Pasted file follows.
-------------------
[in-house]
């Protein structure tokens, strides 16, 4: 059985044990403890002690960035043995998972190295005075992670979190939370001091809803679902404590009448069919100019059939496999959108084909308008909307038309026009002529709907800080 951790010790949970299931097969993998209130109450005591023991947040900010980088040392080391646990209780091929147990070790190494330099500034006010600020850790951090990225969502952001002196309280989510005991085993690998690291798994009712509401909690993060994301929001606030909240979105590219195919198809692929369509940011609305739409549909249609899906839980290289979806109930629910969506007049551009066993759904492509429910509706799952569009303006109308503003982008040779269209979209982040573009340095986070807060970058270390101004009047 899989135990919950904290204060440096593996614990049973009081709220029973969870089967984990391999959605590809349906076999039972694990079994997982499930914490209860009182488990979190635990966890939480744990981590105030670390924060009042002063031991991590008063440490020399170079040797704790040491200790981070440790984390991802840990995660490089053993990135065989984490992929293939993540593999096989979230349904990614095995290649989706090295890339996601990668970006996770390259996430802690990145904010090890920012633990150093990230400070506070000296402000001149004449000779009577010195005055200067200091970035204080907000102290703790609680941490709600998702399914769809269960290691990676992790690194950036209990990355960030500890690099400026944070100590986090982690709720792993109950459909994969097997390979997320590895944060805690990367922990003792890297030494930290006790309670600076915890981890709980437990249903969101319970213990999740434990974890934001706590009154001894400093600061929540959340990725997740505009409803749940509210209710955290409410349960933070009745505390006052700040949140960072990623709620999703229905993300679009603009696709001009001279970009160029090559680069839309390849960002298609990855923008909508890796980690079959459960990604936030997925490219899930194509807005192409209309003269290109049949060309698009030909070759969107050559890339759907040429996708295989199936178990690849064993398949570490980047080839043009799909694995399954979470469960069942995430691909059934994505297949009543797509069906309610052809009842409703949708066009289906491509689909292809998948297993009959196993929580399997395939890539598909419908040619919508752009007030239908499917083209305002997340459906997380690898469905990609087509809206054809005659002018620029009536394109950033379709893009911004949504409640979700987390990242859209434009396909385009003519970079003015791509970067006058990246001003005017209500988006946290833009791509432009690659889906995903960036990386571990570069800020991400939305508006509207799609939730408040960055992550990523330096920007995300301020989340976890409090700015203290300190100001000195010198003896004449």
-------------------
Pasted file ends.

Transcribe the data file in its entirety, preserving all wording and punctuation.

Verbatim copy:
[in-house]
């Protein structure tokens, strides 16, 4: 059985044990403890002690960035043995998972190295005075992670979190939370001091809803679902404590009448069919100019059939496999959108084909308008909307038309026009002529709907800080 951790010790949970299931097969993998209130109450005591023991947040900010980088040392080391646990209780091929147990070790190494330099500034006010600020850790951090990225969502952001002196309280989510005991085993690998690291798994009712509401909690993060994301929001606030909240979105590219195919198809692929369509940011609305739409549909249609899906839980290289979806109930629910969506007049551009066993759904492509429910509706799952569009303006109308503003982008040779269209979209982040573009340095986070807060970058270390101004009047 899989135990919950904290204060440096593996614990049973009081709220029973969870089967984990391999959605590809349906076999039972694990079994997982499930914490209860009182488990979190635990966890939480744990981590105030670390924060009042002063031991991590008063440490020399170079040797704790040491200790981070440790984390991802840990995660490089053993990135065989984490992929293939993540593999096989979230349904990614095995290649989706090295890339996601990668970006996770390259996430802690990145904010090890920012633990150093990230400070506070000296402000001149004449000779009577010195005055200067200091970035204080907000102290703790609680941490709600998702399914769809269960290691990676992790690194950036209990990355960030500890690099400026944070100590986090982690709720792993109950459909994969097997390979997320590895944060805690990367922990003792890297030494930290006790309670600076915890981890709980437990249903969101319970213990999740434990974890934001706590009154001894400093600061929540959340990725997740505009409803749940509210209710955290409410349960933070009745505390006052700040949140960072990623709620999703229905993300679009603009696709001009001279970009160029090559680069839309390849960002298609990855923008909508890796980690079959459960990604936030997925490219899930194509807005192409209309003269290109049949060309698009030909070759969107050559890339759907040429996708295989199936178990690849064993398949570490980047080839043009799909694995399954979470469960069942995430691909059934994505297949009543797509069906309610052809009842409703949708066009289906491509689909292809998948297993009959196993929580399997395939890539598909419908040619919508752009007030239908499917083209305002997340459906997380690898469905990609087509809206054809005659002018620029009536394109950033379709893009911004949504409640979700987390990242859209434009396909385009003519970079003015791509970067006058990246001003005017209500988006946290833009791509432009690659889906995903960036990386571990570069800020991400939305508006509207799609939730408040960055992550990523330096920007995300301020989340976890409090700015203290300190100001000195010198003896004449």